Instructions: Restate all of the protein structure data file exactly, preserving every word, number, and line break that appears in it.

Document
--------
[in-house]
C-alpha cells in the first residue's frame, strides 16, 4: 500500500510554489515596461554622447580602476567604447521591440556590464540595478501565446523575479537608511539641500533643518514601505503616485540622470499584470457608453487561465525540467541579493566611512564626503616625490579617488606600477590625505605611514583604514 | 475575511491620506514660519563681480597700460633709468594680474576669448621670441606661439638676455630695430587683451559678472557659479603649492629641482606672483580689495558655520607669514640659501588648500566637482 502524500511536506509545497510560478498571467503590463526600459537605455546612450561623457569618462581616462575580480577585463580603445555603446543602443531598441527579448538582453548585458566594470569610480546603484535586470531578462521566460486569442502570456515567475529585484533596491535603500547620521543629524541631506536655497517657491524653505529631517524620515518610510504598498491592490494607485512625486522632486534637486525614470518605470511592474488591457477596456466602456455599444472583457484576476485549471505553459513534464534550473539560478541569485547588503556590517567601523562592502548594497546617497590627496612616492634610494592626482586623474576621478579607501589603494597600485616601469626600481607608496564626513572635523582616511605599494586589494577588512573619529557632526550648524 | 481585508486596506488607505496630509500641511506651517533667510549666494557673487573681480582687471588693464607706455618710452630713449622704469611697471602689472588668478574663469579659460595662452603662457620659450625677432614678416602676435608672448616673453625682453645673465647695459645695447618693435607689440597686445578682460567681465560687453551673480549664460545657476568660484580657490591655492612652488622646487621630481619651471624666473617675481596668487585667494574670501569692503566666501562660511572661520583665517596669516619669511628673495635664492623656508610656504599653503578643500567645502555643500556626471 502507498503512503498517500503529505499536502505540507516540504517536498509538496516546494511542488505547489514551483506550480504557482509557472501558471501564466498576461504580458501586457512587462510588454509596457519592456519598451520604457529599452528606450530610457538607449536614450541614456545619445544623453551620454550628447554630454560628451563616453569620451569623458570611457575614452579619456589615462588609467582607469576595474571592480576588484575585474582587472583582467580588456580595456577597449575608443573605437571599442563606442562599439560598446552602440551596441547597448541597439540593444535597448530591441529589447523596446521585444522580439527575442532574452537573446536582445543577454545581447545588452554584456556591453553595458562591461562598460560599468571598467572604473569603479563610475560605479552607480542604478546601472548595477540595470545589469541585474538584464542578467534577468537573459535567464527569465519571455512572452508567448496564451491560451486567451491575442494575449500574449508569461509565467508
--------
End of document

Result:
[in-house]
C-alpha cells in the first residue's frame, strides 16, 4: 500500500510554489515596461554622447580602476567604447521591440556590464540595478501565446523575479537608511539641500533643518514601505503616485540622470499584470457608453487561465525540467541579493566611512564626503616625490579617488606600477590625505605611514583604514 | 475575511491620506514660519563681480597700460633709468594680474576669448621670441606661439638676455630695430587683451559678472557659479603649492629641482606672483580689495558655520607669514640659501588648500566637482 502524500511536506509545497510560478498571467503590463526600459537605455546612450561623457569618462581616462575580480577585463580603445555603446543602443531598441527579448538582453548585458566594470569610480546603484535586470531578462521566460486569442502570456515567475529585484533596491535603500547620521543629524541631506536655497517657491524653505529631517524620515518610510504598498491592490494607485512625486522632486534637486525614470518605470511592474488591457477596456466602456455599444472583457484576476485549471505553459513534464534550473539560478541569485547588503556590517567601523562592502548594497546617497590627496612616492634610494592626482586623474576621478579607501589603494597600485616601469626600481607608496564626513572635523582616511605599494586589494577588512573619529557632526550648524 | 481585508486596506488607505496630509500641511506651517533667510549666494557673487573681480582687471588693464607706455618710452630713449622704469611697471602689472588668478574663469579659460595662452603662457620659450625677432614678416602676435608672448616673453625682453645673465647695459645695447618693435607689440597686445578682460567681465560687453551673480549664460545657476568660484580657490591655492612652488622646487621630481619651471624666473617675481596668487585667494574670501569692503566666501562660511572661520583665517596669516619669511628673495635664492623656508610656504599653503578643500567645502555643500556626471 502507498503512503498517500503529505499536502505540507516540504517536498509538496516546494511542488505547489514551483506550480504557482509557472501558471501564466498576461504580458501586457512587462510588454509596457519592456519598451520604457529599452528606450530610457538607449536614450541614456545619445544623453551620454550628447554630454560628451563616453569620451569623458570611457575614452579619456589615462588609467582607469576595474571592480576588484575585474582587472583582467580588456580595456577597449575608443573605437571599442563606442562599439560598446552602440551596441547597448541597439540593444535597448530591441529589447523596446521585444522580439527575442532574452537573446536582445543577454545581447545588452554584456556591453553595458562591461562598460560599468571598467572604473569603479563610475560605479552607480542604478546601472548595477540595470545589469541585474538584464542578467534577468537573459535567464527569465519571455512572452508567448496564451491560451486567451491575442494575449500574449508569461509565467508